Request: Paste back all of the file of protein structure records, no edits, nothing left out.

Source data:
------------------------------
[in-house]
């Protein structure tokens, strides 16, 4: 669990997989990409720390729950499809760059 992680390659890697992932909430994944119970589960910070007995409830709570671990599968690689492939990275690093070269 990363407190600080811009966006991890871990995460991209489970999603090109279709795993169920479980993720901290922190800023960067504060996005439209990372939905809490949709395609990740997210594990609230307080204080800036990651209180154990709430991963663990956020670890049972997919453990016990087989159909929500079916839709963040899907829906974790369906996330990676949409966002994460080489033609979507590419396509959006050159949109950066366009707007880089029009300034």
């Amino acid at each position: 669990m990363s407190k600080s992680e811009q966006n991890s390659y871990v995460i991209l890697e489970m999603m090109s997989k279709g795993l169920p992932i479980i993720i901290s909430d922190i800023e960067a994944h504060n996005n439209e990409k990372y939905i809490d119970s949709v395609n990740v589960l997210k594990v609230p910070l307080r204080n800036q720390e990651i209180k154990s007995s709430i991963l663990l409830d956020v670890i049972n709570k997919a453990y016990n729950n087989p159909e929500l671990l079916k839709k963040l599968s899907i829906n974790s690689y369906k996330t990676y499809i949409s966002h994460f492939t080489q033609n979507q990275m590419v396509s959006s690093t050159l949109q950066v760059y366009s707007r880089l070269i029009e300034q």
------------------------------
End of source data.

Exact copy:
[in-house]
């Protein structure tokens, strides 16, 4: 669990997989990409720390729950499809760059 992680390659890697992932909430994944119970589960910070007995409830709570671990599968690689492939990275690093070269 990363407190600080811009966006991890871990995460991209489970999603090109279709795993169920479980993720901290922190800023960067504060996005439209990372939905809490949709395609990740997210594990609230307080204080800036990651209180154990709430991963663990956020670890049972997919453990016990087989159909929500079916839709963040899907829906974790369906996330990676949409966002994460080489033609979507590419396509959006050159949109950066366009707007880089029009300034």
């Amino acid at each position: 669990m990363s407190k600080s992680e811009q966006n991890s390659y871990v995460i991209l890697e489970m999603m090109s997989k279709g795993l169920p992932i479980i993720i901290s909430d922190i800023e960067a994944h504060n996005n439209e990409k990372y939905i809490d119970s949709v395609n990740v589960l997210k594990v609230p910070l307080r204080n800036q720390e990651i209180k154990s007995s709430i991963l663990l409830d956020v670890i049972n709570k997919a453990y016990n729950n087989p159909e929500l671990l079916k839709k963040l599968s899907i829906n974790s690689y369906k996330t990676y499809i949409s966002h994460f492939t080489q033609n979507q990275m590419v396509s959006s690093t050159l949109q950066v760059y366009s707007r880089l070269i029009e300034q």